A dirty diesel truck from Baguio, a government contractor

Clean & Green? A older diesel truck plying the streets of Hong Kong: in London, this vehicle would be charged over HK$1,000 per day to use the roads under tough environmental laws.

Ageing diesel engines set for a citywide cull have been granted a stay of execution by the Hong Kong government, which has extended the deadline for its diesel cash-for-scrap programme by six months from December 31, 2019 to June 30, 2020.

The HK$11.4 billion clean air programme was launched in 2014 and offers an incentive of up to HK$892,100 (US$113,995) for owners of Pre-Euro IV diesels to scrap their vehicles. The plan, prompted by the International Agency for Research on Cancer classifying diesel engine exhaust as carcinogenic to humans, would “reduce by half the cancer risk due to exposure to diesel engine exhaust”.

But according to the government, transport firms might not be able to complete the necessary procedures in time due to the current “economic situation”, despite having had five years to prepare for the December 31 deadline.

Environmental groups have slammed the decision, with Clean Air Network (CAN) Chief Executive Patrick Fung calling for a public consultation into such delays. “The extension enables the extension of service life of key roadside pollution emitters. The government should definitely let the public understand the potential health risks and should explain why the six-month extension is acceptable in public health terms,” he said.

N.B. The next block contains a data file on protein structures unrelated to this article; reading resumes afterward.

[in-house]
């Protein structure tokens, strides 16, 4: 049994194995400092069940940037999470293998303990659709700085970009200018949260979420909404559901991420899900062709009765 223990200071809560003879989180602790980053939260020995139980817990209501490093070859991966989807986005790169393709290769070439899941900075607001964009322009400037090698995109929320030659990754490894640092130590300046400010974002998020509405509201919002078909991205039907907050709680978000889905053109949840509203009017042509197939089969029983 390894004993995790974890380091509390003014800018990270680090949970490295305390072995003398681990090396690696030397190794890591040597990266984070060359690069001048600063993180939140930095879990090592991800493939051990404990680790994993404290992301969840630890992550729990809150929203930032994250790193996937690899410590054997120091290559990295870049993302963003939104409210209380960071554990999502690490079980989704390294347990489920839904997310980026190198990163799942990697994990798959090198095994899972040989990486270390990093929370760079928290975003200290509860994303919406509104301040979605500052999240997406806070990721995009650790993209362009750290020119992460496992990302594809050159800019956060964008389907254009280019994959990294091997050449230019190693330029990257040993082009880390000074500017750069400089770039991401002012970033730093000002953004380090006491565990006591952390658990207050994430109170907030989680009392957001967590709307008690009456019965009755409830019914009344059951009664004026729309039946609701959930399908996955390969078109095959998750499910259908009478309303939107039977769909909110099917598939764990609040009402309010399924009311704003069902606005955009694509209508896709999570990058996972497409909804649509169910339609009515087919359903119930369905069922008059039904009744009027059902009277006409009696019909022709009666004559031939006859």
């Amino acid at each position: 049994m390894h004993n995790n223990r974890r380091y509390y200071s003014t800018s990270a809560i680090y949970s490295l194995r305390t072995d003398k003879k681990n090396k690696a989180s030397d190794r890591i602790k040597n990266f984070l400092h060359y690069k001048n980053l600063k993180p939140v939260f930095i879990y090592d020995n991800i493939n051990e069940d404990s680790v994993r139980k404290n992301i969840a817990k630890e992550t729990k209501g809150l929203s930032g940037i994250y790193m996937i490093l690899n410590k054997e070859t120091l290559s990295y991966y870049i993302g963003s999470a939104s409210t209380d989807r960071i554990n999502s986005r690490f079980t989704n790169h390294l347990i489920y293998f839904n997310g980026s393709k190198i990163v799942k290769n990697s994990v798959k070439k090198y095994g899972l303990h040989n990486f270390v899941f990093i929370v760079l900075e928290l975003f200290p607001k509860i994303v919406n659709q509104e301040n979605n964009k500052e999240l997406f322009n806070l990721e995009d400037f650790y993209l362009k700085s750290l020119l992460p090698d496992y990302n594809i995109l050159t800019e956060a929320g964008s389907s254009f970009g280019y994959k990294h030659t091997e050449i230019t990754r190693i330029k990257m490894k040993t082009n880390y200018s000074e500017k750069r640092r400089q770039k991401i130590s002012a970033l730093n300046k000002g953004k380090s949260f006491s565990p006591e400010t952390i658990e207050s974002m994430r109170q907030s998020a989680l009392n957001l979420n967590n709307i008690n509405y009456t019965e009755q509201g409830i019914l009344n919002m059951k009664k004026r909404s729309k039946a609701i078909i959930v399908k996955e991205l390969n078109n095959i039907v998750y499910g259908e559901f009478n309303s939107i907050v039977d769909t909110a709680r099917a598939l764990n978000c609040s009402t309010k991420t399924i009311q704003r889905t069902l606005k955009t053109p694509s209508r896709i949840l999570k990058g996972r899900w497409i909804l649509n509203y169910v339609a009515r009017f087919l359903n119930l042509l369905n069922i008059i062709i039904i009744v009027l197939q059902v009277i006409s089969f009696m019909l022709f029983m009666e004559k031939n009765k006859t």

A Euro III diesel truck engine (in factory condition) can emit 10 times more particulate matter than a new Euro VI diesel truck engine (the latest standard), five times more hydrocarbons and 12.5 times more NOx. High-mileage vehicles pollute more, as much as 20% more per 80,000km on the clock for Euro 3 light-duty diesel engines, according to one study.

In 2011, pre-Euro IV vehicles accounted for 86% of particulates (PM10) and 43% of NOx emissions of the whole city’s vehicular pollution, said the government when the scheme was proposed.

According to Fung, there are thousands of Euro III diesel commercial vehicles which are yet to register for the government ex-gratia payment scheme – and these are some of the oldest and highest-mileage vehicles in the territory.

“These vehicles serve throughout the territory, including areas adjacent to where the majority of the population resides, works or commutes,” he said. “The public is not aware of the associated potential health risk. Also, there is no corresponding measure to address the additional healthcare burden.”

The government defended its decision saying that some 97% of the pre-Euro IV DCVs have already been phased out and only about 2,600 Euro III diesel commercial vehicles remain in the city, according to a spokesman for the Environmental Protection Department.

Mercedes C220 diesel car

Hong Kong’s remaining Euro III fleet produces the same NOx per km as 1.6 million Mercedes-Benz C220 saloon cars

Nevertheless, based on real-world NOx emissions of Euro III trucks, this fleet of 2,600 vehicles produces the same amount of NOx as a staggering 1.6 million Mercedes-Benz C220 diesel cars and the same PM2.5 as around 750,000 of the same.

Hong Kong’s pre-Euro IV deadline extension contrasts unfavourably with other cities which have been proactive in shunning these diesel vehicles for years. Pre-Euro IV trucks have been unwelcome in London’s vast Low Emission Zone (LEZ) since 2008, thanks to hefty automatic daily charges of GBP200 (HK$2,062) – and that will rise to GBP300 per day next year. London has also extended the programme to a new central “Ultra Low Emissions Zone” (ULEZ), repelling pre-Euro VI diesel vehicles with charges up to GBP100 (HK$1,031) per day. Roadside nitrogen dioxide (NO2) pollution has reduced by 36 per cent in the ULEZ as a result, according to London’s mayor

Categories: Policy, Transit

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